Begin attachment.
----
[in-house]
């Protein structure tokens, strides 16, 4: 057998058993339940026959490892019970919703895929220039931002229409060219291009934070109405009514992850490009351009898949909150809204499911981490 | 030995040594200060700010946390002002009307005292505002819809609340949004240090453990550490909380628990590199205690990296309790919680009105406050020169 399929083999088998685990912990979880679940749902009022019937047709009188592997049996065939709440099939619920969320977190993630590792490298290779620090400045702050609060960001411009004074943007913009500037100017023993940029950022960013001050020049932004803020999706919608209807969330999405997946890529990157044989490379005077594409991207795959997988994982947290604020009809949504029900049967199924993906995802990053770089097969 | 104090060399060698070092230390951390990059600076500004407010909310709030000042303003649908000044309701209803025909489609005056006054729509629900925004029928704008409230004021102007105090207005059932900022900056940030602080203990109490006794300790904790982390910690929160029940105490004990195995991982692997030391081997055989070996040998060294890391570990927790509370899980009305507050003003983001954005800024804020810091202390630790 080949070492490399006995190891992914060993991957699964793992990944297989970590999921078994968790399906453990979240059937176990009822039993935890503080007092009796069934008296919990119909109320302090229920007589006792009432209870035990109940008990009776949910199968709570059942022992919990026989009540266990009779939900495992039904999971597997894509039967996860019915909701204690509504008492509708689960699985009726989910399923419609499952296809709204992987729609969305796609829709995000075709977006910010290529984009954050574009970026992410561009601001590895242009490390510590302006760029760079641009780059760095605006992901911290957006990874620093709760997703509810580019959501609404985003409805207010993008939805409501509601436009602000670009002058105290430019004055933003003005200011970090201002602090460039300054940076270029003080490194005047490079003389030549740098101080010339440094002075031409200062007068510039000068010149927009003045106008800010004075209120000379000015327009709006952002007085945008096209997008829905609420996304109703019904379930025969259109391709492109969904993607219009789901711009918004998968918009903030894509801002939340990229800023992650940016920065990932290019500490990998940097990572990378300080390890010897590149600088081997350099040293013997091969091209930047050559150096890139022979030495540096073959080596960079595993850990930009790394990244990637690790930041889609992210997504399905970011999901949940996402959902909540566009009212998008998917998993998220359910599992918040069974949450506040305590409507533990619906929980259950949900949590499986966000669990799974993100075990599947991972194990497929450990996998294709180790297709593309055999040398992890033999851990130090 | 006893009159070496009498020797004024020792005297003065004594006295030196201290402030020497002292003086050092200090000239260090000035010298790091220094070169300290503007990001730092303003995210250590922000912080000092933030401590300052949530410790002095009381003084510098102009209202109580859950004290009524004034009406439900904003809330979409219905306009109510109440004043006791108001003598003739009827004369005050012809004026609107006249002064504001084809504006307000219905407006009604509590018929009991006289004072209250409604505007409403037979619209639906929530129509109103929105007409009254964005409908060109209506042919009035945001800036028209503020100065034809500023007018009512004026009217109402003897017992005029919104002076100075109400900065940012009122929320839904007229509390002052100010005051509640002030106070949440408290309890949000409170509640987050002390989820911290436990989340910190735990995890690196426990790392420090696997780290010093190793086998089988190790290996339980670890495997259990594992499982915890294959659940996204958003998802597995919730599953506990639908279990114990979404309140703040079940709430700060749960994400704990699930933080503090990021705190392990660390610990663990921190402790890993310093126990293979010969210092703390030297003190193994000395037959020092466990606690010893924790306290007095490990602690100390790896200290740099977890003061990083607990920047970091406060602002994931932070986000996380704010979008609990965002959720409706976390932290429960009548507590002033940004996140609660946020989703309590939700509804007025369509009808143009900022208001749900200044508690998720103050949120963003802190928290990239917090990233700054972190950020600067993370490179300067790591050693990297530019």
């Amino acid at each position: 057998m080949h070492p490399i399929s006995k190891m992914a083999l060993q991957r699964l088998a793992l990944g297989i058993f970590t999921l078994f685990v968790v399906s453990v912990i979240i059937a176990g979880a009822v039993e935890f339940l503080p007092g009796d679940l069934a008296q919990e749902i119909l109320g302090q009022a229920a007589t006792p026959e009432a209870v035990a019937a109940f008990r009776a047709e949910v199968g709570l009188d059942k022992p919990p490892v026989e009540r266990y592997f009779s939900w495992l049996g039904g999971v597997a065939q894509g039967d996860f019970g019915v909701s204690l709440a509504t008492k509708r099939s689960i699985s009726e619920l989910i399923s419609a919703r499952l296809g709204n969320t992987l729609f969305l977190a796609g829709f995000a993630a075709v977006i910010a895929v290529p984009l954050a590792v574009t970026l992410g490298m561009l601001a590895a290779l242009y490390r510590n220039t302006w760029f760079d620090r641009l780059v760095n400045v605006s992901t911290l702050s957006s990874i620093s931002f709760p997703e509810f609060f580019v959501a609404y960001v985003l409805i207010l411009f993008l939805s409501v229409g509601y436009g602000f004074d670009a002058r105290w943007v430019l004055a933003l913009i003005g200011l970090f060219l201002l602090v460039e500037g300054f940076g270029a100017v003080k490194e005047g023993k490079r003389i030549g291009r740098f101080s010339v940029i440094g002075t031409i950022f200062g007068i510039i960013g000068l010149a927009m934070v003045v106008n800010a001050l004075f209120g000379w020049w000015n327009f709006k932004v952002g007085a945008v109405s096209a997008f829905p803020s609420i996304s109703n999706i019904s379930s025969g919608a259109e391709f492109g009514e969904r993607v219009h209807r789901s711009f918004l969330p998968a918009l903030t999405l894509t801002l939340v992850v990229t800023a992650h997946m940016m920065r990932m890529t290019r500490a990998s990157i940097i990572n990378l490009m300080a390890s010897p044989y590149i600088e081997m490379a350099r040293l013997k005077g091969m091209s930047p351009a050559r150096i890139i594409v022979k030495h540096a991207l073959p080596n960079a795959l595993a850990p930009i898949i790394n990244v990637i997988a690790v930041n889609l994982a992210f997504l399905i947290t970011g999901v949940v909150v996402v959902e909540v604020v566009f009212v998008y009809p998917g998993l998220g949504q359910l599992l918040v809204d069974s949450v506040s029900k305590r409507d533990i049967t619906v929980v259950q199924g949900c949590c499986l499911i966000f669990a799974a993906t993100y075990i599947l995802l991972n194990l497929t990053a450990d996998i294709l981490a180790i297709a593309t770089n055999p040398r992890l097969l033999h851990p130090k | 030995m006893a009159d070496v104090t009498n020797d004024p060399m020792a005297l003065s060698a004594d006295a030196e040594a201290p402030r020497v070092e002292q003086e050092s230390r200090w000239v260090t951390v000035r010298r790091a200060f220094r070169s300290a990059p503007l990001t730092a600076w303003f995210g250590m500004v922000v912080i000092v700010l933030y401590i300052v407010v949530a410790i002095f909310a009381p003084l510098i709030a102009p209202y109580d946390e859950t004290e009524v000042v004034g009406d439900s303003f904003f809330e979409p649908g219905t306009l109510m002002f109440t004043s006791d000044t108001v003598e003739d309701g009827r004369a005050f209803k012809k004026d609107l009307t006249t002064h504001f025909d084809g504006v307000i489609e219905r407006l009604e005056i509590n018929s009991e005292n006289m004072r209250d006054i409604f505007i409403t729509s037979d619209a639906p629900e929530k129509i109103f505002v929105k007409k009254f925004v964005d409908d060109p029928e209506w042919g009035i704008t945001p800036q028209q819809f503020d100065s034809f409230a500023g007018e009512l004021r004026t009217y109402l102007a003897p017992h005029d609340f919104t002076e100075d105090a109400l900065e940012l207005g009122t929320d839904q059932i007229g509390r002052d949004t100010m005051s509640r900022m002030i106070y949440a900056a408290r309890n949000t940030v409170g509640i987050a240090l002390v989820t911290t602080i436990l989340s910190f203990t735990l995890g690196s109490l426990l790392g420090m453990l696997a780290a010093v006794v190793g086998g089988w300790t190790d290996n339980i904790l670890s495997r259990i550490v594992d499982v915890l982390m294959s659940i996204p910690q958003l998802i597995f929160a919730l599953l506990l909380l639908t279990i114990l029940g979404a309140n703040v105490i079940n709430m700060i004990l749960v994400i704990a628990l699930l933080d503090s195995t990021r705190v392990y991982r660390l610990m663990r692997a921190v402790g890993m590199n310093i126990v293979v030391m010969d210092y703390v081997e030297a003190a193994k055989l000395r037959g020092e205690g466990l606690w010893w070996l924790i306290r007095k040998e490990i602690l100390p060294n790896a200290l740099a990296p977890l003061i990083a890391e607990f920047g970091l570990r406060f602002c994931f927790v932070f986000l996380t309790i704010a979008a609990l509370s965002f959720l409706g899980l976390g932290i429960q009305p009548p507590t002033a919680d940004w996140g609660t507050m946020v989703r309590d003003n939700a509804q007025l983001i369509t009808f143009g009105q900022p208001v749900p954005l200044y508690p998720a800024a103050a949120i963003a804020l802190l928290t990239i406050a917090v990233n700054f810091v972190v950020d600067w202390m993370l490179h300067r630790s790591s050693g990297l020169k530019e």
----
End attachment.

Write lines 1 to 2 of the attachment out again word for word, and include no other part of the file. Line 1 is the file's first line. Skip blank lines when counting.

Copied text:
[in-house]
């Protein structure tokens, strides 16, 4: 057998058993339940026959490892019970919703895929220039931002229409060219291009934070109405009514992850490009351009898949909150809204499911981490 | 030995040594200060700010946390002002009307005292505002819809609340949004240090453990550490909380628990590199205690990296309790919680009105406050020169 399929083999088998685990912990979880679940749902009022019937047709009188592997049996065939709440099939619920969320977190993630590792490298290779620090400045702050609060960001411009004074943007913009500037100017023993940029950022960013001050020049932004803020999706919608209807969330999405997946890529990157044989490379005077594409991207795959997988994982947290604020009809949504029900049967199924993906995802990053770089097969 | 104090060399060698070092230390951390990059600076500004407010909310709030000042303003649908000044309701209803025909489609005056006054729509629900925004029928704008409230004021102007105090207005059932900022900056940030602080203990109490006794300790904790982390910690929160029940105490004990195995991982692997030391081997055989070996040998060294890391570990927790509370899980009305507050003003983001954005800024804020810091202390630790 080949070492490399006995190891992914060993991957699964793992990944297989970590999921078994968790399906453990979240059937176990009822039993935890503080007092009796069934008296919990119909109320302090229920007589006792009432209870035990109940008990009776949910199968709570059942022992919990026989009540266990009779939900495992039904999971597997894509039967996860019915909701204690509504008492509708689960699985009726989910399923419609499952296809709204992987729609969305796609829709995000075709977006910010290529984009954050574009970026992410561009601001590895242009490390510590302006760029760079641009780059760095605006992901911290957006990874620093709760997703509810580019959501609404985003409805207010993008939805409501509601436009602000670009002058105290430019004055933003003005200011970090201002602090460039300054940076270029003080490194005047490079003389030549740098101080010339440094002075031409200062007068510039000068010149927009003045106008800010004075209120000379000015327009709006952002007085945008096209997008829905609420996304109703019904379930025969259109391709492109969904993607219009789901711009918004998968918009903030894509801002939340990229800023992650940016920065990932290019500490990998940097990572990378300080390890010897590149600088081997350099040293013997091969091209930047050559150096890139022979030495540096073959080596960079595993850990930009790394990244990637690790930041889609992210997504399905970011999901949940996402959902909540566009009212998008998917998993998220359910599992918040069974949450506040305590409507533990619906929980259950949900949590499986966000669990799974993100075990599947991972194990497929450990996998294709180790297709593309055999040398992890033999851990130090 | 006893009159070496009498020797004024020792005297003065004594006295030196201290402030020497002292003086050092200090000239260090000035010298790091220094070169300290503007990001730092303003995210250590922000912080000092933030401590300052949530410790002095009381003084510098102009209202109580859950004290009524004034009406439900904003809330979409219905306009109510109440004043006791108001003598003739009827004369005050012809004026609107006249002064504001084809504006307000219905407006009604509590018929009991006289004072209250409604505007409403037979619209639906929530129509109103929105007409009254964005409908060109209506042919009035945001800036028209503020100065034809500023007018009512004026009217109402003897017992005029919104002076100075109400900065940012009122929320839904007229509390002052100010005051509640002030106070949440408290309890949000409170509640987050002390989820911290436990989340910190735990995890690196426990790392420090696997780290010093190793086998089988190790290996339980670890495997259990594992499982915890294959659940996204958003998802597995919730599953506990639908279990114990979404309140703040079940709430700060749960994400704990699930933080503090990021705190392990660390610990663990921190402790890993310093126990293979010969210092703390030297003190193994000395037959020092466990606690010893924790306290007095490990602690100390790896200290740099977890003061990083607990920047970091406060602002994931932070986000996380704010979008609990965002959720409706976390932290429960009548507590002033940004996140609660946020989703309590939700509804007025369509009808143009900022208001749900200044508690998720103050949120963003802190928290990239917090990233700054972190950020600067993370490179300067790591050693990297530019």